The above two growth processes were verified by time-dependent experiments (Fig. 4c–h and Supplementary Fig. 5). For each case, transmission electron microscopy (TEM) images and XRD patterns were obtained at 0.5, 1 and 5 h. At high initial Hmim concentration (125 mM), we observed that the Au NPs were fixed on the interface between the ZIF-8 and ZnO throughout the process (Fig. 4c–e). In the first 0.5 h, isolated ZIF-8 crystals (∼50 nm) with lower contrast emerged on the ZnO NR surface. Subsequently, those ZIF-8 NPs grew and formed a continuous layer on the ZnO NR surface. At 5 h, the thickness of the ZIF-8 layer gradually increased and reached ∼180 nm. At 12 h, no obvious change was observed.
For the ZnO@Au@ZIF-8 synthesized with low Hmim concentration (40 mM), we found that the Au NPs did not stay at the interface of the ZIF-8 and ZnO, but moved out to the composite surface as the nucleation and growth of ZIF-8 occurred (Fig. 4f,g). The Zn(Hmim)42+ concentration monitored by inductively coupled plasma spectroscopy (ICP) also confirmed the differences between the two processes.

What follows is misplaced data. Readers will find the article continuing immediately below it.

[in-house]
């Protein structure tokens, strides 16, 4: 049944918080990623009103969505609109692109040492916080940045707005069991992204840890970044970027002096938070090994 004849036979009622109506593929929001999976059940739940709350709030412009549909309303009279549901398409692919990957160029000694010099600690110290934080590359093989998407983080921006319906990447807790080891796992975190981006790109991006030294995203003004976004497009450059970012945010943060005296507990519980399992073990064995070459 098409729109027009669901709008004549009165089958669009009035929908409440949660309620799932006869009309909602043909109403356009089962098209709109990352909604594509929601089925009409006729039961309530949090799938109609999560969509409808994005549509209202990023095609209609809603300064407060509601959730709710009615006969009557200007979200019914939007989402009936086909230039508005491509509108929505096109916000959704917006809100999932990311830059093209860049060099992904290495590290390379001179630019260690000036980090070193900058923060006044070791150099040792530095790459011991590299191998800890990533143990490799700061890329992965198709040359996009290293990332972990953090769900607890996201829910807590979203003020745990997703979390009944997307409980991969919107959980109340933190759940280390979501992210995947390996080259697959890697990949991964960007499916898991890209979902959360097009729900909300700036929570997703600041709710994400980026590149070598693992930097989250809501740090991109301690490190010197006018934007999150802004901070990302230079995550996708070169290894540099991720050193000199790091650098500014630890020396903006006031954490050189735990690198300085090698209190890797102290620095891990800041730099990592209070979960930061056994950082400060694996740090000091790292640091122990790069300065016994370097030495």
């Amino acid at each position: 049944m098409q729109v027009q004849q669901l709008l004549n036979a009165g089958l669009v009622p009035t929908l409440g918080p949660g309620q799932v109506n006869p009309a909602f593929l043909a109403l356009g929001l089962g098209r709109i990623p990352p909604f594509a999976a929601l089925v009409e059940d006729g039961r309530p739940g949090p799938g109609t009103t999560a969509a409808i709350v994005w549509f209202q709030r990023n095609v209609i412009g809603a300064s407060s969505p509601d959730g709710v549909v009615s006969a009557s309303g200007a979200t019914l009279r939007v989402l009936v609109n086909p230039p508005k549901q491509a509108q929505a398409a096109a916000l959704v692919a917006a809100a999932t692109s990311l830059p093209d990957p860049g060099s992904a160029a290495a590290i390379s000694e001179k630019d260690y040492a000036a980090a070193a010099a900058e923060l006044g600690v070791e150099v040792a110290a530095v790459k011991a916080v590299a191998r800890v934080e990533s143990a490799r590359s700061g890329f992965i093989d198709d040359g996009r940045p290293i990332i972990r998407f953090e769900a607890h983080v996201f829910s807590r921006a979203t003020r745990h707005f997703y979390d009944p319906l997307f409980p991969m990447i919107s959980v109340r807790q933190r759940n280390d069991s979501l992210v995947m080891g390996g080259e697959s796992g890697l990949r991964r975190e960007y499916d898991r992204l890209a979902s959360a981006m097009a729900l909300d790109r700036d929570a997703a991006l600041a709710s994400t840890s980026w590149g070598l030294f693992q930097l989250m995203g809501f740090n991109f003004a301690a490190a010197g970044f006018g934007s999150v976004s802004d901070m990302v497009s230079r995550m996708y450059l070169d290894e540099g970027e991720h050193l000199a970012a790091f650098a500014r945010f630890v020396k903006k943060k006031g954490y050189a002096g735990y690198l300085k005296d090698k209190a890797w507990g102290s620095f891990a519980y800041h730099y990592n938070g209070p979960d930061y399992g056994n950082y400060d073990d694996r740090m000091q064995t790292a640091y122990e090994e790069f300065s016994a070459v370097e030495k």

As shown in Fig. 4i, the initial Zn(Hmim)42+ concentration was 36 μM when the ZnO templates were added into the Hmim solution (125 mM) and heated to 70 °C. This concentration quickly decreased within 1 h, indicating the rapid consumption of Zn(Hmim)42+ in the early stages. The decrease in the Zn(Hmim)42+ concentration slowed at about 1 h, and remained at about 16 μM after 5 h, indicating that the reactions (Eqs. 1 and 2) had reached equilibrium. The initial Zn(Hmim)42+ concentration for a small amount of Hmim (40 mM) was only 13 μM, which is much lower than the initial ligand concentration, and even lower than the equilibrium concentration (16 μM) after 24 h for the high Hmim concentration. The Zn(Hmim)42+ concentration in the solution decreased dramatically to a negligible value within 1 h (∼2.5 μM). This process was considered as nucleation of ZIF-8 crystals from the solution, which were deposited onto the surface of the templates and had initially encapsulated the MNPs in the MOF layer. Afterwards, the Zn(Hmim)42+ concentration remained low (1∼2 μM), indicating that the whole process takes place without any release of metal ions into the solution. However, as the reaction time increased, localized conversion of ZnO to ZIF-8 occurred, as indicated by the TEM images in Fig. 4g,h. The ZIF-8 crystals grew and formed a continuous layer on the surface of the ZnO NRs, which can be attributed to an acid–base interaction between the zinc oxide and Hmim. In this process, most of the Au NPs were pushed out and stayed close to the ZIF-8 surface. As shown in Fig. 4j, the pH values were also tracked during the reaction, and were found to gradually decrease as the concentration of Zn(Hmim)42+ decreased, a trend that is in accordance with equation (2).